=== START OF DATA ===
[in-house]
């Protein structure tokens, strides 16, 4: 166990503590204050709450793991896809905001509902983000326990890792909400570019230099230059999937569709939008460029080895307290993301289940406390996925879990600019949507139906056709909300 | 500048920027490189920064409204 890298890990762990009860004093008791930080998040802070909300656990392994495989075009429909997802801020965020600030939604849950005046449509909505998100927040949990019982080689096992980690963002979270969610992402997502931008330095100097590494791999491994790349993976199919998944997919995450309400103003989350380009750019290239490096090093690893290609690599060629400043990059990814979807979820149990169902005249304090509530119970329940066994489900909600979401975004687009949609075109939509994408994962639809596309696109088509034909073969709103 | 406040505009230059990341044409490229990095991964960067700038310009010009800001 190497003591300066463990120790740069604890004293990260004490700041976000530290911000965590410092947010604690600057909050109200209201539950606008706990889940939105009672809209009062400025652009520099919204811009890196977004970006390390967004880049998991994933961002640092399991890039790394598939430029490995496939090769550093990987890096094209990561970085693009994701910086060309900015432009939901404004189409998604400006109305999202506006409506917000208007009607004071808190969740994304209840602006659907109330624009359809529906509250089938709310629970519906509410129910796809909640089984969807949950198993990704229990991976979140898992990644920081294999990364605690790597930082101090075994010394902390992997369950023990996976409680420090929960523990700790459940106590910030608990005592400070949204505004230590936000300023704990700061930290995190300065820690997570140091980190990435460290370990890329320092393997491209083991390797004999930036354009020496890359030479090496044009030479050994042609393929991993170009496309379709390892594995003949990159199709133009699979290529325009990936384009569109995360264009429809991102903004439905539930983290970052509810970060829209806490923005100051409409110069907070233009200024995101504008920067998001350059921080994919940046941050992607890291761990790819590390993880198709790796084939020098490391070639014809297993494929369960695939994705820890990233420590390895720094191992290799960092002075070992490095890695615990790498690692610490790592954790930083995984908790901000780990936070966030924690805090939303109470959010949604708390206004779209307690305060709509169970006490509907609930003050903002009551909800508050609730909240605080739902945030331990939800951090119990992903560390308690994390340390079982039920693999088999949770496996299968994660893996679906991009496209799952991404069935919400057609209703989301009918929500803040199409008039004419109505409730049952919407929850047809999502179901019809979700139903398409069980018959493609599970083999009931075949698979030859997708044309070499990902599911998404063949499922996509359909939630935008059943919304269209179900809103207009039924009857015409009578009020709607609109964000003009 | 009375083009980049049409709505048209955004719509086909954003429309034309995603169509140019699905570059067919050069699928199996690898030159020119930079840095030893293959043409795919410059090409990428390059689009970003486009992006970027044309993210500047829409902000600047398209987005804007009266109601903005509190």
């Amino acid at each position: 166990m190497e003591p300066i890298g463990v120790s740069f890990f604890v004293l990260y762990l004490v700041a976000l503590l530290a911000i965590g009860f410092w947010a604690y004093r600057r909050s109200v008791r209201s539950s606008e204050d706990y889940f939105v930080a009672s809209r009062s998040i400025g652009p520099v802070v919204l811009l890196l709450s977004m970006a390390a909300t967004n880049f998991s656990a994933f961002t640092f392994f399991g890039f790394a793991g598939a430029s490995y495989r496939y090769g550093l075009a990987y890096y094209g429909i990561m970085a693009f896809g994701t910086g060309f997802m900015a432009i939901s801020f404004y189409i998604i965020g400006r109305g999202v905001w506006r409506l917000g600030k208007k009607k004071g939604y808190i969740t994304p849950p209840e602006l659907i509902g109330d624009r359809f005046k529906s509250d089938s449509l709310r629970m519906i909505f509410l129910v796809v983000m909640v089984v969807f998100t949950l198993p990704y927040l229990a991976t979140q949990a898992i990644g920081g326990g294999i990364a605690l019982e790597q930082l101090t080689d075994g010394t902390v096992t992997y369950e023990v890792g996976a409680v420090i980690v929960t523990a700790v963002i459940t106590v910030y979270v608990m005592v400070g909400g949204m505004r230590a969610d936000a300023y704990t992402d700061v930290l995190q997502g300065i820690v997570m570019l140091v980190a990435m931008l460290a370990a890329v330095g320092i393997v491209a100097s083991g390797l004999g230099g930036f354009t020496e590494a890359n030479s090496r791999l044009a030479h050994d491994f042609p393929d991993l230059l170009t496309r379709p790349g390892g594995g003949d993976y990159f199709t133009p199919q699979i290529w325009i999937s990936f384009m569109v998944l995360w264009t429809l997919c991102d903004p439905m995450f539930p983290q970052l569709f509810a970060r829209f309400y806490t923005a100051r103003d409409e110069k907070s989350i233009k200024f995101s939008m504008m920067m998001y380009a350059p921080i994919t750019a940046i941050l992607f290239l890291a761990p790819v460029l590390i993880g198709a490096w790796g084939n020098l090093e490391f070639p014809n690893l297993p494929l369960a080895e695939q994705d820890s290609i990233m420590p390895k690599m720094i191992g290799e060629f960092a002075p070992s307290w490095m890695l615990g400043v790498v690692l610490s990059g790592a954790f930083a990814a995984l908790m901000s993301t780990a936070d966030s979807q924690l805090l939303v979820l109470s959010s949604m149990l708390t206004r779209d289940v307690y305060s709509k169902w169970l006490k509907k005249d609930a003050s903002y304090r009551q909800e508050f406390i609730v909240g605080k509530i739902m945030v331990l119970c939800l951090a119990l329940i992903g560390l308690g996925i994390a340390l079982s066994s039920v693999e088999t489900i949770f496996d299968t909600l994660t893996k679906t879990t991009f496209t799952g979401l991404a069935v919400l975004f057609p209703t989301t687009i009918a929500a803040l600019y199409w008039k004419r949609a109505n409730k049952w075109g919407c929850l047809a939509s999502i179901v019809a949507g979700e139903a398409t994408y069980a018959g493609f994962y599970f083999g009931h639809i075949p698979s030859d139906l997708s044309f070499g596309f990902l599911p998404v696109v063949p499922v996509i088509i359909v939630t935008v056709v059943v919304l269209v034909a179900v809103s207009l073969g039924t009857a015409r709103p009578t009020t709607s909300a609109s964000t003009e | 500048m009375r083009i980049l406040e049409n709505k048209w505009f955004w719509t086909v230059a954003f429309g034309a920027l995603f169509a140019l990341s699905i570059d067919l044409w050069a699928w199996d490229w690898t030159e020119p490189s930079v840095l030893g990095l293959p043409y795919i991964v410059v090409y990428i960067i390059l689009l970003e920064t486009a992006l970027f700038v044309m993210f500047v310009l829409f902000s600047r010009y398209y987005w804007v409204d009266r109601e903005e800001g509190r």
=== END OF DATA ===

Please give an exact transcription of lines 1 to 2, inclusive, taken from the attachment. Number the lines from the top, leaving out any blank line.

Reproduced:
[in-house]
């Protein structure tokens, strides 16, 4: 166990503590204050709450793991896809905001509902983000326990890792909400570019230099230059999937569709939008460029080895307290993301289940406390996925879990600019949507139906056709909300 | 500048920027490189920064409204 890298890990762990009860004093008791930080998040802070909300656990392994495989075009429909997802801020965020600030939604849950005046449509909505998100927040949990019982080689096992980690963002979270969610992402997502931008330095100097590494791999491994790349993976199919998944997919995450309400103003989350380009750019290239490096090093690893290609690599060629400043990059990814979807979820149990169902005249304090509530119970329940066994489900909600979401975004687009949609075109939509994408994962639809596309696109088509034909073969709103 | 406040505009230059990341044409490229990095991964960067700038310009010009800001 190497003591300066463990120790740069604890004293990260004490700041976000530290911000965590410092947010604690600057909050109200209201539950606008706990889940939105009672809209009062400025652009520099919204811009890196977004970006390390967004880049998991994933961002640092399991890039790394598939430029490995496939090769550093990987890096094209990561970085693009994701910086060309900015432009939901404004189409998604400006109305999202506006409506917000208007009607004071808190969740994304209840602006659907109330624009359809529906509250089938709310629970519906509410129910796809909640089984969807949950198993990704229990991976979140898992990644920081294999990364605690790597930082101090075994010394902390992997369950023990996976409680420090929960523990700790459940106590910030608990005592400070949204505004230590936000300023704990700061930290995190300065820690997570140091980190990435460290370990890329320092393997491209083991390797004999930036354009020496890359030479090496044009030479050994042609393929991993170009496309379709390892594995003949990159199709133009699979290529325009990936384009569109995360264009429809991102903004439905539930983290970052509810970060829209806490923005100051409409110069907070233009200024995101504008920067998001350059921080994919940046941050992607890291761990790819590390993880198709790796084939020098490391070639014809297993494929369960695939994705820890990233420590390895720094191992290799960092002075070992490095890695615990790498690692610490790592954790930083995984908790901000780990936070966030924690805090939303109470959010949604708390206004779209307690305060709509169970006490509907609930003050903002009551909800508050609730909240605080739902945030331990939800951090119990992903560390308690994390340390079982039920693999088999949770496996299968994660893996679906991009496209799952991404069935919400057609209703989301009918929500803040199409008039004419109505409730049952919407929850047809999502179901019809979700139903398409069980018959493609599970083999009931075949698979030859997708044309070499990902599911998404063949499922996509359909939630935008059943919304269209179900809103207009039924009857015409009578009020709607609109964000003009 | 009375083009980049049409709505048209955004719509086909954003429309034309995603169509140019699905570059067919050069699928199996690898030159020119930079840095030893293959043409795919410059090409990428390059689009970003486009992006970027044309993210500047829409902000600047398209987005804007009266109601903005509190």